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Renaissance Ranchman

Have you ever known a renaissance man? Someone with several talents and areas of expertise? If not, meet Jeff Ruyle.
Ruyle is one of those people who can succeed in nearly any situation. And when he recognizes a new opportunity, he pivots. Changing careers is no big deal.  
Ruyle’s latest venture has filled a big need in Central Texas, and business is thriving. In February 2020, he opened I O Ranch Processing, LLC, in Evant, Texas.
However, his path to meat processing plant ownership took a few twists and turns. 

The call of the ranch 

“In my 20s I was a blacksmith. I had a metal shop in Austin,” says Ruyle. “That eventually morphed into a construction business. I built multimillion-dollar homes around Austin for 20 years.” 
But the call of the ranch was strong for Ruyle. His family owned property near Evant, 63 miles west of Waco. And he had a passion for raising animals. 
“After building houses for several years, I started farming on the weekends,” says Ruyle. “I told my wife the extra money could help pay for our kids’ college.” 
And then the economy took a turn in 2008. 
“Housing was down, and we didn’t have many housing starts on the books,” says Ruyle. “I told my partner I was going to take the next year and go farm full time. I never went back to homebuilding.” 

An accidental discovery 

Now heading into his third career — this time as a rancher — Ruyle kept trying to find his way.
“I ran stocker steers at first,” says Ruyle. “I also baled hay for a while.”
And then he discovered a new opportunity. 
“I got interested in running sheep to control weeds,” says Ruyle. “I settled on Dorper lambs. They were bred for arid conditions and heat. The drought of 2011 proved their durability.”
After butchering a few, he found the meat to be pretty good too — good enough to sell. 
“My intention was to sell meat online,” says Ruyle. “I wanted to be the Omaha Steaks of grass-fed lamb.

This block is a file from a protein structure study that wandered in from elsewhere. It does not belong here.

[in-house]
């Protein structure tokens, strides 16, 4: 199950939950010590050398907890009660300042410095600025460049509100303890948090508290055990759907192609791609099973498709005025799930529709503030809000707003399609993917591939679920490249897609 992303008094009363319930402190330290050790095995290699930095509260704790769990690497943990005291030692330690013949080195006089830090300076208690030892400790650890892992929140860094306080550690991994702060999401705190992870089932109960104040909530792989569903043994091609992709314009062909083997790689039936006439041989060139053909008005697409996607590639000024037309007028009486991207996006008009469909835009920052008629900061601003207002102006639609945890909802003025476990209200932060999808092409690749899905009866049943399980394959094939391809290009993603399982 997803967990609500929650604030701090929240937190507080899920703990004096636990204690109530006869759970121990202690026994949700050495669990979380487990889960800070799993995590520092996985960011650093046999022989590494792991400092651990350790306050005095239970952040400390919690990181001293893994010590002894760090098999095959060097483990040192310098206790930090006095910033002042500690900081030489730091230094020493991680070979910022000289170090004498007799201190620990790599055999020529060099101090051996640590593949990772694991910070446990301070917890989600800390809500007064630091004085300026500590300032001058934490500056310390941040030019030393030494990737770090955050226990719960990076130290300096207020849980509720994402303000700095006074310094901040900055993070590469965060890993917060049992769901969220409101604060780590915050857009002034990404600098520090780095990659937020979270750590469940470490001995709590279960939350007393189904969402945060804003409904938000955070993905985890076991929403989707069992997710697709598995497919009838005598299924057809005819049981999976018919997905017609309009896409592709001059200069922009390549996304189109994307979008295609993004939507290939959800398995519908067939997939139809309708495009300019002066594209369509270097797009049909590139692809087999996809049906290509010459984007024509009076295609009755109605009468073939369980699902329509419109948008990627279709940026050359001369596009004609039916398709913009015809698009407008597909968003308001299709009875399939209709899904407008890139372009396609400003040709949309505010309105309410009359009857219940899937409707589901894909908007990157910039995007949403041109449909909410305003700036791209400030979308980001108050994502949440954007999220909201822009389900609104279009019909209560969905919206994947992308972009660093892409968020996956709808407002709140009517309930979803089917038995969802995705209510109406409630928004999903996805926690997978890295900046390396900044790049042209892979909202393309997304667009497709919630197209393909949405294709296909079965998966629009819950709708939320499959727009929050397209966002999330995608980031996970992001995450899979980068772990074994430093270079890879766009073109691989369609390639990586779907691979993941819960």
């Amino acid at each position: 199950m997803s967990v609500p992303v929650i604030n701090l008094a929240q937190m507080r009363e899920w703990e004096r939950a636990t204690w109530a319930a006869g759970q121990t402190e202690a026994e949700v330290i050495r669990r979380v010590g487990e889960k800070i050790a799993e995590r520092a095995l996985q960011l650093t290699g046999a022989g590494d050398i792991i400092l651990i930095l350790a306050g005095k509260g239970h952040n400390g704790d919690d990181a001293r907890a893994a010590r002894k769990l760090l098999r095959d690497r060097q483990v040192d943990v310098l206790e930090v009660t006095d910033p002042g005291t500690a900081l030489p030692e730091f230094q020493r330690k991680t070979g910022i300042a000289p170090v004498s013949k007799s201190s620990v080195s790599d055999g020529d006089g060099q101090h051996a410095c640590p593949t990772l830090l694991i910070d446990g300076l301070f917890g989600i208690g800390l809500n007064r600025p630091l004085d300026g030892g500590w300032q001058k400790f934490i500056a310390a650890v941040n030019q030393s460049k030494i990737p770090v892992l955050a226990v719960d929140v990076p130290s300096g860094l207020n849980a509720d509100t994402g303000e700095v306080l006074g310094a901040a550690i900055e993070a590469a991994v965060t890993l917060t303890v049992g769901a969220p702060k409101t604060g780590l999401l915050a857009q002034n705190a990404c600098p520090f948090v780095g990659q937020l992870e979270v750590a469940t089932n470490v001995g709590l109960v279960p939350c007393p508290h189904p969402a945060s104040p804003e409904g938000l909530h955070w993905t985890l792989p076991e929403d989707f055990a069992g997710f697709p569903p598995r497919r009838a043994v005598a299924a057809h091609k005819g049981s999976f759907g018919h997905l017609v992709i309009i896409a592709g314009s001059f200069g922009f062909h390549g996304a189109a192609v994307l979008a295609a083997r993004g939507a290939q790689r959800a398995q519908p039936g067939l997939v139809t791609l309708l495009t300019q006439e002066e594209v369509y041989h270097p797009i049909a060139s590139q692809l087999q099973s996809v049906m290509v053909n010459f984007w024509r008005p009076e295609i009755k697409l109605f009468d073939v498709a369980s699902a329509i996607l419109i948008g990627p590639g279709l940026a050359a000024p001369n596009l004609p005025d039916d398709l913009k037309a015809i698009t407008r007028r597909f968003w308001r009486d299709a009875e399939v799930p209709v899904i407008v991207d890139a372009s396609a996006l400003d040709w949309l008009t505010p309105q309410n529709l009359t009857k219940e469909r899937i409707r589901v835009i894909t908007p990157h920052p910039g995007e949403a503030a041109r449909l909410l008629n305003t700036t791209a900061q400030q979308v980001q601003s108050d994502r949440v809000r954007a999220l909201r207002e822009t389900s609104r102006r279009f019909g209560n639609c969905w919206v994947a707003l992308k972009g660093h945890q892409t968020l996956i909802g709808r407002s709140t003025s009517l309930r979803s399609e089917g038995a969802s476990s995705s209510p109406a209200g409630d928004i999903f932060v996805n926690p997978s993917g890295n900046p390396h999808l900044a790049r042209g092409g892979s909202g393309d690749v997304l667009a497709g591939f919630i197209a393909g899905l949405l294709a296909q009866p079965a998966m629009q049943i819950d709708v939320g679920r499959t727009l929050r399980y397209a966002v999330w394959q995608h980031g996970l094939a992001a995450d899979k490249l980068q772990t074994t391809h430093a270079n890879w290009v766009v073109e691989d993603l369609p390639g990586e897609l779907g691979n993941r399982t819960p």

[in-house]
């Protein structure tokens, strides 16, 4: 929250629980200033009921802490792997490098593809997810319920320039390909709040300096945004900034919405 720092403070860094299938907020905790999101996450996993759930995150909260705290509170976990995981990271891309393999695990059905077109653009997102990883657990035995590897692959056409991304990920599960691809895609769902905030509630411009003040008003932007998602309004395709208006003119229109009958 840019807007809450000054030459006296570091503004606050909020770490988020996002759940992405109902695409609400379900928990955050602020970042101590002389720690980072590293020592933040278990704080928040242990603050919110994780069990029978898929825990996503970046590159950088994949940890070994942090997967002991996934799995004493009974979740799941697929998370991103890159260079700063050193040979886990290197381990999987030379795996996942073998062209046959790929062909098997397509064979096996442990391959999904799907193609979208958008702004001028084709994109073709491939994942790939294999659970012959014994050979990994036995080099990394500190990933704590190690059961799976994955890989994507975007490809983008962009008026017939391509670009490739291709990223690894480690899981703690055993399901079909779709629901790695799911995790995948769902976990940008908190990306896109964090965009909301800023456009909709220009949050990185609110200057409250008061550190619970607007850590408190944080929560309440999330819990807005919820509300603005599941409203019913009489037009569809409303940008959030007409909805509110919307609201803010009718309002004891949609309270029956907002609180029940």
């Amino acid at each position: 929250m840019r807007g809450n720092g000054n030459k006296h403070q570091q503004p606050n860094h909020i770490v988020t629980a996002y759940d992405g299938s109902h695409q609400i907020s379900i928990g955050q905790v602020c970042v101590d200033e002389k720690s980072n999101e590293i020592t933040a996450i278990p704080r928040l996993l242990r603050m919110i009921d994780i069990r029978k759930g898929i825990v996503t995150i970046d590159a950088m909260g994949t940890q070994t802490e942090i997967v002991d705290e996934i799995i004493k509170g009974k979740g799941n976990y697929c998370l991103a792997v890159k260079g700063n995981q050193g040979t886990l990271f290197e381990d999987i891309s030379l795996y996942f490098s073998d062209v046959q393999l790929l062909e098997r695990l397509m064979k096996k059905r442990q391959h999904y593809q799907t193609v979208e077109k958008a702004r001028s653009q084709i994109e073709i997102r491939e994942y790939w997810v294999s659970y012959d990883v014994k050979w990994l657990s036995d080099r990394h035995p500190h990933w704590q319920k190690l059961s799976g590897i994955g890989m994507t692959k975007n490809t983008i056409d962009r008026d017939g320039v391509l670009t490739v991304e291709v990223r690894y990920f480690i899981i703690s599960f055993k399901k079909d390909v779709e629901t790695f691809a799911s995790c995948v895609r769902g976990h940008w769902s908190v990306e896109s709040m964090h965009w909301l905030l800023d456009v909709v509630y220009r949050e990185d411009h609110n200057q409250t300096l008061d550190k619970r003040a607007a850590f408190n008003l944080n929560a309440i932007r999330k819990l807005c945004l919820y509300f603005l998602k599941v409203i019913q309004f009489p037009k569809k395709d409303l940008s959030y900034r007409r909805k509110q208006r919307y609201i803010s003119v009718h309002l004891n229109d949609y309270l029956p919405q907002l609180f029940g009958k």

“I had some luck with online sales, but face-to-face sales were better for me. People needed to taste the lamb. And once they did, they were hooked.”
He found his niche in farmers markets and restaurant sales. 
“The farm-to-table trend has been big,” he says. So big that after a few years he needed more help with meat processing. 

A new adventure to process 

With demand for lambs increasing, Ruyle wasn’t looking for another career. But it became difficult trucking lambs to the processor, two hours away. 
“There weren’t any plants in my area,” says Ruyle. “So, Lori [his wife] and I decided to build Central Texas’ first new custom processing plant in 40 years!”
I O Ranch Processing opened in February 2020. The company is a USDA-inspected meat processor catering to producers and direct marketers specializing in cattle, sheep, goats and hogs. 
With the 2020 pandemic, demand grew quickly. Many large meat processors were coping with disruptions due to COVID-19. And the small processors in the area were booked. 
“When we opened, we expected to typically schedule a few weeks out,” says Ruyle. “But our phone rang off the wall. By the end of July, we were booked through 2020. And by mid-August, we were booked through 2021.”

A constant source of capital 

Throughout all the changes in his life, there has been one constant. 
“I’ve been working with Capital Farm Credit since the beginning,” says Ruyle. “I bought my first ranch equipment with their help. They’ve helped me with operating loans, land purchases and more equipment over the years. They have always been good folks to work with. 
“And I love getting that patronage check. You forget about it, and then it shows up. It’s a great perk.” 
What’s next for Ruyle? 
“I’m in a good place. I’m raising animals, ranching, and I’ve put together a great team,” he says. “I’m right where I always wanted to be.”